Ready to Respond to Public Health Emergencies

CDC’s Public Health Emergency Preparedness (PHEP) responders

State and local health departments must stand ready to handle many different types of emergencies that threaten the health and safety of families, communities, and the nation. Learn how CDC’s Public Health Emergency Preparedness (PHEP) program helps communities respond to threats.

Public health emergencies occur every day across the United States. Tornadoes, hurricanes, wildfires, floods, infectious disease outbreaks, terrorist attacks, and other emergencies have all occurred in the United States within the past few years and will happen again.

Communities must be ready in the event of a public health emergency – both those they expect and those that come without warning. The terrorist and anthrax attacks of 2001 clearly demonstrated that states need expertise and resources in place before disaster strikes. Since 9/11, CDC’s Public Health Emergency Preparedness (PHEP) program has worked with states, cities, and territories to prepare and plan for emergencies.

CDC's Public Health Emergency Preparedness (PHEP) Program
CDC’s PHEP program enables public health departments to lead or support public health responses, saving lives when an emergency occurs.

Six Domains of Preparedness

CDC’s PHEP program works to advance six main areas of preparedness so communities are better prepared for emergencies that affect people’s health. View text description and download PDF.

The PHEP program provides:

  • Guidance: Annual evidence-based guidance to ensure state, local, tribal, and territorial jurisdictions have the most current information to better protect their communities. One of the main sources of this guidance is the Public Health Emergency Preparedness and Response Capabilities, which CDC updated in October 2018 to reflect the changing threat environment and the evolution and growth of state and local preparedness programs.
  • Technical Assistance: Operational know-how to ensure health departments are ready to respond
  • Evaluation: Measurement and evaluation of state and local capabilities to prepare for any public health emergency

Why Preparedness Matters

Emergency preparedness is critical for the safety of people, communities, and the nation. Planning and exercising plans helps ensure that health departments are ready to respond and save lives when emergencies occur.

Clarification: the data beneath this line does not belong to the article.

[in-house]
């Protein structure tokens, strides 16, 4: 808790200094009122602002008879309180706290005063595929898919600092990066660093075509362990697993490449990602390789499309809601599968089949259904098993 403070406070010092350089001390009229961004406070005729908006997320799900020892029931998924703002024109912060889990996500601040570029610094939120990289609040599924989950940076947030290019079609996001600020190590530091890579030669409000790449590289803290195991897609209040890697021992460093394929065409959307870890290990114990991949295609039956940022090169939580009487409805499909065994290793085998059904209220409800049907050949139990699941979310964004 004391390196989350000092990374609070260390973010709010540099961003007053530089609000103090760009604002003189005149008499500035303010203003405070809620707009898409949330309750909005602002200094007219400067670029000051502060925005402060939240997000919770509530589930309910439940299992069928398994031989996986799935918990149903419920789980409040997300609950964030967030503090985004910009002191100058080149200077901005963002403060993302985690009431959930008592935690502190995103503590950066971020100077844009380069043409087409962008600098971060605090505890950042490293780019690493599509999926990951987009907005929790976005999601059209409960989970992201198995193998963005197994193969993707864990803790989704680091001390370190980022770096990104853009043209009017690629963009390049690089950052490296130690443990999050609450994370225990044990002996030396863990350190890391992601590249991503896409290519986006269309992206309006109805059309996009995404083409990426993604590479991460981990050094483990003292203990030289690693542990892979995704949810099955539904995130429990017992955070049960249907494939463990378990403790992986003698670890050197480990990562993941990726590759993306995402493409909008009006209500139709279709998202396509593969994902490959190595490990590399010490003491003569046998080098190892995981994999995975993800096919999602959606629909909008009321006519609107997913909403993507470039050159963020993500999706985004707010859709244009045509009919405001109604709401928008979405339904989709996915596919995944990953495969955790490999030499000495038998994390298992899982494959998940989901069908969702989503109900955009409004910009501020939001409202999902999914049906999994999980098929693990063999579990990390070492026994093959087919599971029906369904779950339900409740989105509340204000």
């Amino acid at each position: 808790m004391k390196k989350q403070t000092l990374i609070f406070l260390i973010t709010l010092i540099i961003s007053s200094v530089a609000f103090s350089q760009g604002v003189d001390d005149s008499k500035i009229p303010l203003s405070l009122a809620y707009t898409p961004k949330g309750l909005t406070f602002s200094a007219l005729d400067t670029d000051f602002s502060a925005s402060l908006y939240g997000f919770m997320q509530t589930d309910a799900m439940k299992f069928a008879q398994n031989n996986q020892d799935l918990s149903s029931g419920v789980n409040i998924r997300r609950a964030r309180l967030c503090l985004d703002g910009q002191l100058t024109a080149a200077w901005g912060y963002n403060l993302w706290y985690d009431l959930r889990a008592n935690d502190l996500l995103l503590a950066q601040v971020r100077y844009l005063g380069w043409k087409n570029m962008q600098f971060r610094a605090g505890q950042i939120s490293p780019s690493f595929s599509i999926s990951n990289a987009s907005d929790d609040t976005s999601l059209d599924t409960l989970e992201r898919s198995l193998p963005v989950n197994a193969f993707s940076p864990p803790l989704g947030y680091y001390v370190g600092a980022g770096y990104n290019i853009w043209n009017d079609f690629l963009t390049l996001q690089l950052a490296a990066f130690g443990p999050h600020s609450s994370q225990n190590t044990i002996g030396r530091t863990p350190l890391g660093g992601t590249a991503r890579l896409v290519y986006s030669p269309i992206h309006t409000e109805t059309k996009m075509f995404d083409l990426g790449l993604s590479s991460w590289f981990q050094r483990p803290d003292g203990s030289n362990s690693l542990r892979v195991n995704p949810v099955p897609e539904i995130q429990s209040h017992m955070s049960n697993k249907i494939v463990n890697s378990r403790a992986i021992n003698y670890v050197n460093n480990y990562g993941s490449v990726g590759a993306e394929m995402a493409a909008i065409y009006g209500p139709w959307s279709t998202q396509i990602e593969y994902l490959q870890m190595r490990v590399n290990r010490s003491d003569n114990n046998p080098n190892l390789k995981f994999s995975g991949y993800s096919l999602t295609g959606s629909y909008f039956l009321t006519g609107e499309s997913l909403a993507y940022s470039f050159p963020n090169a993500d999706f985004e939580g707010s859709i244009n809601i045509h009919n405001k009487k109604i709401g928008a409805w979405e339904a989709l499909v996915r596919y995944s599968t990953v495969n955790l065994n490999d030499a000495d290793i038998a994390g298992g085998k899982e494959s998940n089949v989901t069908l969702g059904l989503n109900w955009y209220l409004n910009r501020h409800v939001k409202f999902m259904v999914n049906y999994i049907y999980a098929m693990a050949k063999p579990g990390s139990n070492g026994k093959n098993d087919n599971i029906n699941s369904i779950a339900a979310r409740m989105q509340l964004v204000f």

Preparedness in Action

While we all hope that emergencies never occur, they are inevitable and the true test of any preparedness system. For example, from 2016 through 2019, a large, multistate outbreak of hepatitis A swept the country. This outbreak appeared to be spread mainly via person-to-person contact, as a community-acquired infection.

To combat this outbreak, state PHEP programs worked with their state communicable disease and immunization programs to decrease the time to report new cases, conduct public health follow-up, conduct vaccination outreach, and provide public risk communication information.

All of these activities – made possible through years of building preparedness capacity and partnerships with multiple program areas – are working. For instance, Michigan has reported a decline in the number of new cases each month since December 2017, and California and Utah have declared their outbreaks to be over.

How You Can Help

Community members play a key role in helping educate others about the importance of preparedness. Check out the Stories from Field to learn more about how CDC’s PHEP program has equipped jurisdictions to prepare for, respond to, and recover from public health emergencies. Also, be sure to share the educational resources available on the State and Local Readiness website and help spread the word.

PHEP Program - Protecting America's health, safety, and security.

Since 2002, CDC’s PHEP program has built and maintained public health emergency management infrastructures in all 50 states and select local and territorial public health departments. These public health departments are now capable of leading or supporting public health responses to save lives when an emergency occurs.

Page last reviewed: September 5, 2019